Have you read Part 1? If not click here, otherwise, let’s continue where we left...
Let’s get into the three parts of habits:
1- What triggers the action - Emotions create motions, thus actions; I’m tired, I’m hungry, I’m bored, I’m sad - are all emotions that trigger actions.
2- The action itself - Generally a negative action you may want to cut back: I drink soft drinks, I indulge in sweets, I snack, I drink alcohol, I smoke cigarettes, I procrastinate.
3- The positive result because of the action - I’m temporarily satisfied. I am temporarily happy. My hands/mind are occupied. I can forget the bad day I had.
These habits, depending on our actions in relation to our triggers, can be part of either a vicious negative downward spiral, as well as an empowering and great for a healthy lifestyle. As Charles Duhigg points out in The Power Of Habit: “There is nothing programmed into our brains that makes us see a box of doughnuts and automatically want a sugary treat. But once our brain learns that a doughnut box contains yummy sugar and other carbohydrates, it will start anticipating the sugar high. Our brains will push us toward the box. Then, if we don’t eat the doughnut, we’ll feel disappointed.” Our bodies are not smart enough to know what it needs to do: it just wants to fix the pain or chase the temporary pleasure, and whichever way you choose to respond will become the habit when it’s done enough times. This is actually why we crave certain foods, why we can’t not check our phone every time we receive a notification, and why we can’t keep ourselves from watching one more episode.
Unconsciously we have trained our brains to 1: Take a cue (seeing a doughnut), 2: Anticipate a reward (a sugar high), and 3: Make the behaviour automatic (eat that donut). Now, let’s compare that to a positive scenario : 1 Take a cue (you see your gym gear), 2: Anticipate a reward (a workout’s high), and 3: Make the behaviour automatic (do that workout!). Let’s take a look at how we are able to recognise the triggers. Whether you are trying to change an old habit, stop a unhealthy habit, or begin a healthy habit, it starts with the first step in the process:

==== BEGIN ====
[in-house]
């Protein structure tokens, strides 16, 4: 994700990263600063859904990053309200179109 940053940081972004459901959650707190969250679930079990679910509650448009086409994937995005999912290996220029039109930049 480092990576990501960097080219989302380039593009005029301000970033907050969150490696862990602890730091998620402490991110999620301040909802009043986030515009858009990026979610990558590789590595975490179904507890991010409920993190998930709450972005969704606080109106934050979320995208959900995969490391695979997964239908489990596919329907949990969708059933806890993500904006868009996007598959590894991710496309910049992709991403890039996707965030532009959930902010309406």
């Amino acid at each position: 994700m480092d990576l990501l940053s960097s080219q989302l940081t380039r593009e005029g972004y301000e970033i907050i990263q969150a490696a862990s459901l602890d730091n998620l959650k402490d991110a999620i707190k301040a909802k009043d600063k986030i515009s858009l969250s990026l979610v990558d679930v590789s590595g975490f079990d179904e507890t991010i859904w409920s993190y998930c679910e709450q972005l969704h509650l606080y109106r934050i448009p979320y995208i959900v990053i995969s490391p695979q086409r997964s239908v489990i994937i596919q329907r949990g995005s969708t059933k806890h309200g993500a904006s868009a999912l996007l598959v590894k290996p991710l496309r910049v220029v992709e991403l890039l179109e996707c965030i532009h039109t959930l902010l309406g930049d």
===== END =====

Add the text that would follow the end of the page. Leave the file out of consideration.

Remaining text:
“The Cue.” If you want to stop soft drinks, but feel like you need it every afternoon to get through work, your brain has been wired to think SOFT DRINKS after the cue:
Cue: I’m tired, thirsty, and lack energy.
Routine: I drink a soft drink around.
Reward: Sugar! Temporary Satisfaction!
When identifying bad habits to avoid, it starts by becoming aware of the cue that sets the habit in motion. Simply being aware of the cue is a great start to breaking the cycle:
When I get bored (cue), I eat snacks (routine) and it fills the void with a happy stomach (reward).
When I come home from work (cue), I opt for the couch and TV (routine), and it helps me forget about work (reward).
When I get nervous (cue), I bite my nails (routine), to take my mind off the awkwardness (reward).
So if you are looking to break a bad habit, it begins by identifying what the cues are that make you take the action that you’re trying to stop. In Part 3 together we will look into how you can mentally train yourself to build a new healthy habit by identifying the habit you want to build and the cue you want to use to proceed it!
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